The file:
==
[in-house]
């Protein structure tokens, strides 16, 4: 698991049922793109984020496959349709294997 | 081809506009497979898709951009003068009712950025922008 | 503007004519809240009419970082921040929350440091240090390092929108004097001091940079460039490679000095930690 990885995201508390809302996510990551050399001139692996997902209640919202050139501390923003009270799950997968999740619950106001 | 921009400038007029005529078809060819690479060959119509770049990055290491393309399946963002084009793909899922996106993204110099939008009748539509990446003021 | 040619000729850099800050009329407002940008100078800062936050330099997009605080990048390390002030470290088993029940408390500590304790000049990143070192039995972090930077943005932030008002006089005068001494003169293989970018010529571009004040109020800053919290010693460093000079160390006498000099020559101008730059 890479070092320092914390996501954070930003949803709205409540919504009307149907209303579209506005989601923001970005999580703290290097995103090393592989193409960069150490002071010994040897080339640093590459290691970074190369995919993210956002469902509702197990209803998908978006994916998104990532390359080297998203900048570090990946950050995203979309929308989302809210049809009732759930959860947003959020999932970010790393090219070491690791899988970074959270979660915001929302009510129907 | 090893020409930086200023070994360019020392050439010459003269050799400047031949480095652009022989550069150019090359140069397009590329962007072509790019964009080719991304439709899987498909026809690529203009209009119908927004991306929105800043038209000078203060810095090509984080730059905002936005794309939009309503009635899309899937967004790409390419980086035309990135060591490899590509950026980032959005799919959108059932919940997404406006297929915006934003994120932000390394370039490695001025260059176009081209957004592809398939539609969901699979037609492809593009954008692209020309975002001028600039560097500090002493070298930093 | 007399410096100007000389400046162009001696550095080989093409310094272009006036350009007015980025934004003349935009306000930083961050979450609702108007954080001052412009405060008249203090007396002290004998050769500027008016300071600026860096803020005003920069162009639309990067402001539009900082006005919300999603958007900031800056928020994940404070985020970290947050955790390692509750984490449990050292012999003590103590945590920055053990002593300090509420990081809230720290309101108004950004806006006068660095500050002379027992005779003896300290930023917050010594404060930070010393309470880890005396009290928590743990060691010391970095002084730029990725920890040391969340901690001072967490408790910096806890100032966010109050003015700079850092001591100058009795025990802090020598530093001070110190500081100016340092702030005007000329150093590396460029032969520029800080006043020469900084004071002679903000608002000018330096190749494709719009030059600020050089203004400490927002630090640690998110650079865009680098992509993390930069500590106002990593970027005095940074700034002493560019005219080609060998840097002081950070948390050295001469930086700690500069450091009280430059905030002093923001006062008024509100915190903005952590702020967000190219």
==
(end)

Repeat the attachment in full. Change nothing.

[in-house]
């Protein structure tokens, strides 16, 4: 698991049922793109984020496959349709294997 | 081809506009497979898709951009003068009712950025922008 | 503007004519809240009419970082921040929350440091240090390092929108004097001091940079460039490679000095930690 990885995201508390809302996510990551050399001139692996997902209640919202050139501390923003009270799950997968999740619950106001 | 921009400038007029005529078809060819690479060959119509770049990055290491393309399946963002084009793909899922996106993204110099939008009748539509990446003021 | 040619000729850099800050009329407002940008100078800062936050330099997009605080990048390390002030470290088993029940408390500590304790000049990143070192039995972090930077943005932030008002006089005068001494003169293989970018010529571009004040109020800053919290010693460093000079160390006498000099020559101008730059 890479070092320092914390996501954070930003949803709205409540919504009307149907209303579209506005989601923001970005999580703290290097995103090393592989193409960069150490002071010994040897080339640093590459290691970074190369995919993210956002469902509702197990209803998908978006994916998104990532390359080297998203900048570090990946950050995203979309929308989302809210049809009732759930959860947003959020999932970010790393090219070491690791899988970074959270979660915001929302009510129907 | 090893020409930086200023070994360019020392050439010459003269050799400047031949480095652009022989550069150019090359140069397009590329962007072509790019964009080719991304439709899987498909026809690529203009209009119908927004991306929105800043038209000078203060810095090509984080730059905002936005794309939009309503009635899309899937967004790409390419980086035309990135060591490899590509950026980032959005799919959108059932919940997404406006297929915006934003994120932000390394370039490695001025260059176009081209957004592809398939539609969901699979037609492809593009954008692209020309975002001028600039560097500090002493070298930093 | 007399410096100007000389400046162009001696550095080989093409310094272009006036350009007015980025934004003349935009306000930083961050979450609702108007954080001052412009405060008249203090007396002290004998050769500027008016300071600026860096803020005003920069162009639309990067402001539009900082006005919300999603958007900031800056928020994940404070985020970290947050955790390692509750984490449990050292012999003590103590945590920055053990002593300090509420990081809230720290309101108004950004806006006068660095500050002379027992005779003896300290930023917050010594404060930070010393309470880890005396009290928590743990060691010391970095002084730029990725920890040391969340901690001072967490408790910096806890100032966010109050003015700079850092001591100058009795025990802090020598530093001070110190500081100016340092702030005007000329150093590396460029032969520029800080006043020469900084004071002679903000608002000018330096190749494709719009030059600020050089203004400490927002630090640690998110650079865009680098992509993390930069500590106002990593970027005095940074700034002493560019005219080609060998840097002081950070948390050295001469930086700690500069450091009280430059905030002093923001006062008024509100915190903005952590702020967000190219």